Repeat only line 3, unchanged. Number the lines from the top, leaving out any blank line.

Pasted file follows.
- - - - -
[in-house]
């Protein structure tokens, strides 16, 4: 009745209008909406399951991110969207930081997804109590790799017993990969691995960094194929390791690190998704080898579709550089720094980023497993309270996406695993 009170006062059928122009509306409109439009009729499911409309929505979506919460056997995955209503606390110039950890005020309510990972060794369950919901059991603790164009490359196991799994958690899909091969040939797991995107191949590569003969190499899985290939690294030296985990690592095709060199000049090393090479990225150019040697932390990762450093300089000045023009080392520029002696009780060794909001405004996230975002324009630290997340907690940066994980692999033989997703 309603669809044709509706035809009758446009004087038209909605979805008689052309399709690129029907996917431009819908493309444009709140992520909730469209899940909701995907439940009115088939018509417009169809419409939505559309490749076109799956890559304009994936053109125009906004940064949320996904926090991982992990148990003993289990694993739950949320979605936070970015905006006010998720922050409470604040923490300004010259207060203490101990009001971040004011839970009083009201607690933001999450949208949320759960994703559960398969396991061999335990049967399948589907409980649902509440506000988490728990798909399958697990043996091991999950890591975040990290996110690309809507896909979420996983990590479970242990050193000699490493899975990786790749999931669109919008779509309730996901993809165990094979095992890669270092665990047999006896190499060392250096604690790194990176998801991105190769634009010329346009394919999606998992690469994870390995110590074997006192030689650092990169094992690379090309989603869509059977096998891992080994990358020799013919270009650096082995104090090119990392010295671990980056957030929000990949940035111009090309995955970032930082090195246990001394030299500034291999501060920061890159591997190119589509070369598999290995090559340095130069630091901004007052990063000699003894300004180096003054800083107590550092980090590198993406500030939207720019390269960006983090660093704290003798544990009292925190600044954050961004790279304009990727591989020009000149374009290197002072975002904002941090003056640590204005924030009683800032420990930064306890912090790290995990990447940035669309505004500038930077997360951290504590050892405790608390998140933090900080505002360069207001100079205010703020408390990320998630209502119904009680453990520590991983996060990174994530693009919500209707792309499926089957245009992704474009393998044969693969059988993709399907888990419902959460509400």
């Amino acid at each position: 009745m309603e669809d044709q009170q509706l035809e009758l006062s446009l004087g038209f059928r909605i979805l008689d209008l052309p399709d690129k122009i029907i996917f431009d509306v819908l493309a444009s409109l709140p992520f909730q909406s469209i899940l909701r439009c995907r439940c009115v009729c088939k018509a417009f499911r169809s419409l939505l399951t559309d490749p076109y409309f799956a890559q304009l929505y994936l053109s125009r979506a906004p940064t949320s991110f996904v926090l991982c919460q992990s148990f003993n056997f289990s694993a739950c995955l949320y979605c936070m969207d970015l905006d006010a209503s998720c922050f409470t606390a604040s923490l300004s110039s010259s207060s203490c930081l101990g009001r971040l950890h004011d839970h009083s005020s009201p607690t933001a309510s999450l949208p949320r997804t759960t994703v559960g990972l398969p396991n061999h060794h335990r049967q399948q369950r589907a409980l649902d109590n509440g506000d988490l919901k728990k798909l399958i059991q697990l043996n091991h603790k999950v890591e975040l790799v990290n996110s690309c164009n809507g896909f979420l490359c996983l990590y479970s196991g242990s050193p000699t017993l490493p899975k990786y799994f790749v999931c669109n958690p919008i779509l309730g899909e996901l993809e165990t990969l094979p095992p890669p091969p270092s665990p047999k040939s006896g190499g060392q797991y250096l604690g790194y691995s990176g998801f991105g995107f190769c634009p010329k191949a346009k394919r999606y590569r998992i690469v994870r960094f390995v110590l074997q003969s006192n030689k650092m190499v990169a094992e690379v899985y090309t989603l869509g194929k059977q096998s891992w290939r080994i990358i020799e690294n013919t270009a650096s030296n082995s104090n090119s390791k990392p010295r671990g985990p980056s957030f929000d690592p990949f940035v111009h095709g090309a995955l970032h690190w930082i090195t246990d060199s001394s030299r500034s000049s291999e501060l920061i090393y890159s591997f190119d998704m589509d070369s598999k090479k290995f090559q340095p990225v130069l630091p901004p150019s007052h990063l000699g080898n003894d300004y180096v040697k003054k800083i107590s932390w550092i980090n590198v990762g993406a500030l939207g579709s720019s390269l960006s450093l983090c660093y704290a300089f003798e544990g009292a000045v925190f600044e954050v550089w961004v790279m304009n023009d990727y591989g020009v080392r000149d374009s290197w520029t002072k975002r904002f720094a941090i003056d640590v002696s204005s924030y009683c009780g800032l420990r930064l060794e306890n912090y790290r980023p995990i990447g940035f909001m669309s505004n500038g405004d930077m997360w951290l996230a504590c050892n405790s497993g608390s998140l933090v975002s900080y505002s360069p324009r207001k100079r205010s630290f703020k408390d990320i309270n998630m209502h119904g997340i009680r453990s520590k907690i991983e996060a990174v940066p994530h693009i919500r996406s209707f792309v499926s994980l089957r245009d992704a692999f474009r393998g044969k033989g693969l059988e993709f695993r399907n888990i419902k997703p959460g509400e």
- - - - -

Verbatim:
């Amino acid at each position: 009745m309603e669809d044709q009170q509706l035809e009758l006062s446009l004087g038209f059928r909605i979805l008689d209008l052309p399709d690129k122009i029907i996917f431009d509306v819908l493309a444009s409109l709140p992520f909730q909406s469209i899940l909701r439009c995907r439940c009115v009729c088939k018509a417009f499911r169809s419409l939505l399951t559309d490749p076109y409309f799956a890559q304009l929505y994936l053109s125009r979506a906004p940064t949320s991110f996904v926090l991982c919460q992990s148990f003993n056997f289990s694993a739950c995955l949320y979605c936070m969207d970015l905006d006010a209503s998720c922050f409470t606390a604040s923490l300004s110039s010259s207060s203490c930081l101990g009001r971040l950890h004011d839970h009083s005020s009201p607690t933001a309510s999450l949208p949320r997804t759960t994703v559960g990972l398969p396991n061999h060794h335990r049967q399948q369950r589907a409980l649902d109590n509440g506000d988490l919901k728990k798909l399958i059991q697990l043996n091991h603790k999950v890591e975040l790799v990290n996110s690309c164009n809507g896909f979420l490359c996983l990590y479970s196991g242990s050193p000699t017993l490493p899975k990786y799994f790749v999931c669109n958690p919008i779509l309730g899909e996901l993809e165990t990969l094979p095992p890669p091969p270092s665990p047999k040939s006896g190499g060392q797991y250096l604690g790194y691995s990176g998801f991105g995107f190769c634009p010329k191949a346009k394919r999606y590569r998992i690469v994870r960094f390995v110590l074997q003969s006192n030689k650092m190499v990169a094992e690379v899985y090309t989603l869509g194929k059977q096998s891992w290939r080994i990358i020799e690294n013919t270009a650096s030296n082995s104090n090119s390791k990392p010295r671990g985990p980056s957030f929000d690592p990949f940035v111009h095709g090309a995955l970032h690190w930082i090195t246990d060199s001394s030299r500034s000049s291999e501060l920061i090393y890159s591997f190119d998704m589509d070369s598999k090479k290995f090559q340095p990225v130069l630091p901004p150019s007052h990063l000699g080898n003894d300004y180096v040697k003054k800083i107590s932390w550092i980090n590198v990762g993406a500030l939207g579709s720019s390269l960006s450093l983090c660093y704290a300089f003798e544990g009292a000045v925190f600044e954050v550089w961004v790279m304009n023009d990727y591989g020009v080392r000149d374009s290197w520029t002072k975002r904002f720094a941090i003056d640590v002696s204005s924030y009683c009780g800032l420990r930064l060794e306890n912090y790290r980023p995990i990447g940035f909001m669309s505004n500038g405004d930077m997360w951290l996230a504590c050892n405790s497993g608390s998140l933090v975002s900080y505002s360069p324009r207001k100079r205010s630290f703020k408390d990320i309270n998630m209502h119904g997340i009680r453990s520590k907690i991983e996060a990174v940066p994530h693009i919500r996406s209707f792309v499926s994980l089957r245009d992704a692999f474009r393998g044969k033989g693969l059988e993709f695993r399907n888990i419902k997703p959460g509400e």